Title IX of the Education Amendments is a federal law that prohibits sexual misconduct in federally funded colleges and universities. Being accused of sexual assault, sexual harassment, rape, or any other form of sexual misconduct at CUNY College of Staten Island is a Title IX violation that your school must resolve. If you are found “responsible” for this conduct, you could be exposed to pretty serious repercussions that could jeopardize your plans to graduate.
For the purposes of this article, we'll address CUNY College of Staten Island's disciplinary process and why you need an attorney-advisor if you find yourself in this predicament.
CUNY College of Staten Island's Disciplinary Process
Under Title IX, CUNY College of Staten Island is required to adjudicate any cases of sexual misconduct brought to the institution's attention. The Department of Education urges compliant higher education institutions to respond to these accusations in a manner that is prompt and equitable. If the school fails to do so, its federal funding is at stake. Complainants (the reporter of the complaint) and especially respondents (the person accused of sexual misconduct) should understand that their school will approach their case with the utmost seriousness, and each party should follow suit.
Reporting Sexual Misconduct to the College
CUNY strongly encourages individuals who have experienced sexual misconduct to file a complaint with the Title IX Coordinator. Complaints are to include the names of the people involved, the names of witnesses, a detailed description of the alleged conduct, when and where the conduct occurred, and relevant evidence of correspondence (text messages, emails, social media, etc).
There is no statute of limitations with respect to filing a complaint of an alleged incident. However, complainants are encouraged to report an alleged violation as soon as possible.
Investigating Complaints of Sexual Misconduct
The Title IX Coordinator is responsible for conducting any investigation in a prompt, thorough, and impartial manner and may designate another appropriately trained administrator to conduct all or part of the investigation. The investigation will consist of interviewing the complainant, respondent, and any relevant witnesses.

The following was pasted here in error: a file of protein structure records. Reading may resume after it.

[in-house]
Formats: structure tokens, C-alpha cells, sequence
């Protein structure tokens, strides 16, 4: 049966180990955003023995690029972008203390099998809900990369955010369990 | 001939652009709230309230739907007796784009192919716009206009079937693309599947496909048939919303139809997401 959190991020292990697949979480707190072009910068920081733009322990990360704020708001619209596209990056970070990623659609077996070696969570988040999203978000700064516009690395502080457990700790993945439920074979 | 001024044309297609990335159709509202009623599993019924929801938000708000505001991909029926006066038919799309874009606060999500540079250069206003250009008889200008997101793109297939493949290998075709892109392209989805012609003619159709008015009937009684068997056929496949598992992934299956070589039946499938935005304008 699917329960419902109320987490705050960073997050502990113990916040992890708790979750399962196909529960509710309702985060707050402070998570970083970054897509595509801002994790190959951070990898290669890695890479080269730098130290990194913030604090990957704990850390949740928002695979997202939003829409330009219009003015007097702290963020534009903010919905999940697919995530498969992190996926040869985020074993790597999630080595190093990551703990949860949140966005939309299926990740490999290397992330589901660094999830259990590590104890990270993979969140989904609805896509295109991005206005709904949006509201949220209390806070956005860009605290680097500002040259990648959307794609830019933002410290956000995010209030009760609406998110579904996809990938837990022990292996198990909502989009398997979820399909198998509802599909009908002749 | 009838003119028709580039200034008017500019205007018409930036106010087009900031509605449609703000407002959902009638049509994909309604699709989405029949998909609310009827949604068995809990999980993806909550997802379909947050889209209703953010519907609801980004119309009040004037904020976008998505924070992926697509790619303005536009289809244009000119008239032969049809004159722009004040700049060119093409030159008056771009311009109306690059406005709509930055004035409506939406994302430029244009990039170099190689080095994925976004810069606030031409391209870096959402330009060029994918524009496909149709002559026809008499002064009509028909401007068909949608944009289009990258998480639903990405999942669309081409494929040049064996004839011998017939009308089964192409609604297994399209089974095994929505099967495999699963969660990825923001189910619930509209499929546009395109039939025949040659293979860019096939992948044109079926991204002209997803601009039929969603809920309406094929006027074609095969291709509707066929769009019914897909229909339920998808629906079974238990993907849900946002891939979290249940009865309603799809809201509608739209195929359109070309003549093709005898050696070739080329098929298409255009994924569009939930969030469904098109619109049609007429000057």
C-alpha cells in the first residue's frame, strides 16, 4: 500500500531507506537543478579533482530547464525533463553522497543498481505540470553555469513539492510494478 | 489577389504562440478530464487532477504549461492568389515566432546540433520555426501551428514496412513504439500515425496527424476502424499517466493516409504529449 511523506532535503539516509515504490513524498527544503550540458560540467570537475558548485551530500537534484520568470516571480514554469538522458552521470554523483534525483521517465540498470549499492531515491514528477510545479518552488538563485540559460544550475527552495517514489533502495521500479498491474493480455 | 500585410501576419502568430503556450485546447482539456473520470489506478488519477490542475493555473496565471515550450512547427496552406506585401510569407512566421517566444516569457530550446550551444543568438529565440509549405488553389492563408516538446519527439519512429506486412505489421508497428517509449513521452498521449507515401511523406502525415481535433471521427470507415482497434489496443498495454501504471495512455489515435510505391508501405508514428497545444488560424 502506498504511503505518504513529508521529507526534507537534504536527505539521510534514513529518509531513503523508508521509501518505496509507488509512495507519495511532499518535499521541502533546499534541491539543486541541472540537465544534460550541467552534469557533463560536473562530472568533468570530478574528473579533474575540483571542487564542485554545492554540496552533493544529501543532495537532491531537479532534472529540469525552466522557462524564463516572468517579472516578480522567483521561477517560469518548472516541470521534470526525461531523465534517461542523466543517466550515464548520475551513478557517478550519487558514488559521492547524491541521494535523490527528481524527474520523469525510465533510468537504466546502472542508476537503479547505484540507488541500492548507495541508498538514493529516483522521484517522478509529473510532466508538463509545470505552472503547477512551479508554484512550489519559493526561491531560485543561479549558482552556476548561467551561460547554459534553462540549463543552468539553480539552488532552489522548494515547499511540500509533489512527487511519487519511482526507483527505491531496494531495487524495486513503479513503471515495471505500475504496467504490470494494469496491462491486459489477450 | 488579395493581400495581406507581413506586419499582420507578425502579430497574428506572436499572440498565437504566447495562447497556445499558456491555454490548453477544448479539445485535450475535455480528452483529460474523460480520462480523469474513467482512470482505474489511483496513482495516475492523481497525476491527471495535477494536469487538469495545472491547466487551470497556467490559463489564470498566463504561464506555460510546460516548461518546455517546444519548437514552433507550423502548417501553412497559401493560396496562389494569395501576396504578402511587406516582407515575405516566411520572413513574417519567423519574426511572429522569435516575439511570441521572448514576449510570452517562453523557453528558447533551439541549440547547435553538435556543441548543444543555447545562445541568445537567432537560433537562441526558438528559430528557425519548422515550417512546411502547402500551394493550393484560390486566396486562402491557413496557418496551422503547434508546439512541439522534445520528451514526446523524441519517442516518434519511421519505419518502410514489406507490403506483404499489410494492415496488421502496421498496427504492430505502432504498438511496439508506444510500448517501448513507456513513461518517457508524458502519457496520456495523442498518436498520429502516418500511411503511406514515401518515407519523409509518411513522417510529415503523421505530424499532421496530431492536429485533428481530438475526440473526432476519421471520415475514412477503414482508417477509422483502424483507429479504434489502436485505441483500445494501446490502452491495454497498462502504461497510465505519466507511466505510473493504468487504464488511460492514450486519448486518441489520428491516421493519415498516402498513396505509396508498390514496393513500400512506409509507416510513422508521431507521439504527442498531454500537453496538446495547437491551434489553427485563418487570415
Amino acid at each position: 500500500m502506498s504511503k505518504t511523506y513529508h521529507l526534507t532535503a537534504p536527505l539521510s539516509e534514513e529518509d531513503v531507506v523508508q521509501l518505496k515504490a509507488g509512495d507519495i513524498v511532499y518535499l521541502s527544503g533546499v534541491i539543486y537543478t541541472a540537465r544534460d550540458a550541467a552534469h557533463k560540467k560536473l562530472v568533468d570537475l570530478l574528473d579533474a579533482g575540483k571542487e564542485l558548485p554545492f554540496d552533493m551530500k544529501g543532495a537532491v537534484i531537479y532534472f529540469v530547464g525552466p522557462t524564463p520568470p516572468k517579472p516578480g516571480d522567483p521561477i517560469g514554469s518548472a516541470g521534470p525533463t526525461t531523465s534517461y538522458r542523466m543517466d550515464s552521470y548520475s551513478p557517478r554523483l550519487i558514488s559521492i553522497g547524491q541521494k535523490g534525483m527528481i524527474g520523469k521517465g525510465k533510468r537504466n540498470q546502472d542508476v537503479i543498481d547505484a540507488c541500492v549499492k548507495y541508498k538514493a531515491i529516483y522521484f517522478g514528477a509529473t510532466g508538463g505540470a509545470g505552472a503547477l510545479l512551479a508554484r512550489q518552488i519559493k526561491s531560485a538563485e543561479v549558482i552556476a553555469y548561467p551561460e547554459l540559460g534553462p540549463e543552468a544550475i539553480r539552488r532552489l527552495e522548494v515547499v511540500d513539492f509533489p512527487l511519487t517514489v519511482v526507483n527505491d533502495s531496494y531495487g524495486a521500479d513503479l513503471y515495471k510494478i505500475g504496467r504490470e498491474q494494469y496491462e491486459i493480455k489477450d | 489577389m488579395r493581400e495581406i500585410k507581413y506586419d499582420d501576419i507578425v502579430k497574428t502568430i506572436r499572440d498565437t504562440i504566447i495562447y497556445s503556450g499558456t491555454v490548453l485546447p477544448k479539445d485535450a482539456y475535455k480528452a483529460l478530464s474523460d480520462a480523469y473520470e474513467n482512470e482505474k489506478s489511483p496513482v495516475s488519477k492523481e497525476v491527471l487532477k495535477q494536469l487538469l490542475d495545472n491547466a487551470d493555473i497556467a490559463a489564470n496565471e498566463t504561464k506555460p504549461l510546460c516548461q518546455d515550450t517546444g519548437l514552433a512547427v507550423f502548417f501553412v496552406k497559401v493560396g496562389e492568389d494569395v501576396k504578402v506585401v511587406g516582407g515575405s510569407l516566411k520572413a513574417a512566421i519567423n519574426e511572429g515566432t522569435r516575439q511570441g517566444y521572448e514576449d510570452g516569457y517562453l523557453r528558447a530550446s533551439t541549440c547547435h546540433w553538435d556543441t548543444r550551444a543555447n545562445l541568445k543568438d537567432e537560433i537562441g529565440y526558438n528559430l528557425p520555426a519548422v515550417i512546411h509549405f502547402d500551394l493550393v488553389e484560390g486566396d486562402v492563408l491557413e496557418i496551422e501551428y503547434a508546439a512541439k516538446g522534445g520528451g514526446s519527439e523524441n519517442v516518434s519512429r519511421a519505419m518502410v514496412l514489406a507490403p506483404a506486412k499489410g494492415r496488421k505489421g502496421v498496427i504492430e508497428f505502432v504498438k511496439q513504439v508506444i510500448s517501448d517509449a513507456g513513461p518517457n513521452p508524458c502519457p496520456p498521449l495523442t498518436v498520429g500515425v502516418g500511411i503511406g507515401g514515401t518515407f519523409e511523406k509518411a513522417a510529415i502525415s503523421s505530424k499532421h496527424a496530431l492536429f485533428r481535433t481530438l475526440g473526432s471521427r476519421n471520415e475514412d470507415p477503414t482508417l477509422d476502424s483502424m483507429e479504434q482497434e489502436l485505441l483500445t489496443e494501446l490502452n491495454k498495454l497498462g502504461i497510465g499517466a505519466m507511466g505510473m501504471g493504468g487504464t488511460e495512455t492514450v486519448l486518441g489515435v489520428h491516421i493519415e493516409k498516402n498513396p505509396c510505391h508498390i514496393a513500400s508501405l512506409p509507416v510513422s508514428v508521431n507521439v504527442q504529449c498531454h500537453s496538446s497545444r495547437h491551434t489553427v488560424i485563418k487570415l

At the conclusion of the investigation, an investigative report will be compiled and sent to the College President. If the President decides that discipline is warranted, a hearing will be scheduled to make a final determination.
At a hearing, a panel will listen to the testimony of all relevant parties, ask questions of the witnesses, review the testimony and evidence presented at the hearing, and make a decision as to responsibility.
After the panel hears what it needs to hear, it will deliberate and issue a written decision.
A respondent or a complainant may appeal a decision of the faculty-student disciplinary committee to the president on the following grounds:
(i) procedural error,
(ii) newly discovered evidence that was not reasonably available at the time of the hearing, or (iii) the disproportionate nature of the penalty.
Students have within 15 calendar days of the delivery of the decision to file an appeal to the board committee.
New York Title IX Attorney
If you've been accused of sexual misconduct at CUNY College of Staten Island, you can choose anyone to be your advisor in the Title IX process. It would be in your best interest to choose an attorney who can help you effectively navigate the process and build a solid defense for you. Contact attorney Joseph D. Lento today for help at 888-535-3686.